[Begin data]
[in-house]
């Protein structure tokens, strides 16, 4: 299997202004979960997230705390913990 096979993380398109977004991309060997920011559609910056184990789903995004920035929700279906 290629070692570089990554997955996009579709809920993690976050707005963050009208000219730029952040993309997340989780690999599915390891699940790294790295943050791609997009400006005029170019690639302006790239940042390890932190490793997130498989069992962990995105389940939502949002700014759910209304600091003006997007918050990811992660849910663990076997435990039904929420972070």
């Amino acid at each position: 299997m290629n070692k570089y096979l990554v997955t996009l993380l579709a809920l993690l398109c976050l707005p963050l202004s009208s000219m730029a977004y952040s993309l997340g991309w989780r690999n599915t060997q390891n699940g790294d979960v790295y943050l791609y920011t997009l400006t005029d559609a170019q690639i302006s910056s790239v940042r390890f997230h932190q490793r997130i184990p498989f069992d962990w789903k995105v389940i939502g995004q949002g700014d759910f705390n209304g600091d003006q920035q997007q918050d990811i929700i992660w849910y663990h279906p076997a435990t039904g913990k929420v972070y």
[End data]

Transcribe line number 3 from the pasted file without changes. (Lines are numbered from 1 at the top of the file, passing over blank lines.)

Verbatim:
């Amino acid at each position: 299997m290629n070692k570089y096979l990554v997955t996009l993380l579709a809920l993690l398109c976050l707005p963050l202004s009208s000219m730029a977004y952040s993309l997340g991309w989780r690999n599915t060997q390891n699940g790294d979960v790295y943050l791609y920011t997009l400006t005029d559609a170019q690639i302006s910056s790239v940042r390890f997230h932190q490793r997130i184990p498989f069992d962990w789903k995105v389940i939502g995004q949002g700014d759910f705390n209304g600091d003006q920035q997007q918050d990811i929700i992660w849910y663990h279906p076997a435990t039904g913990k929420v972070y």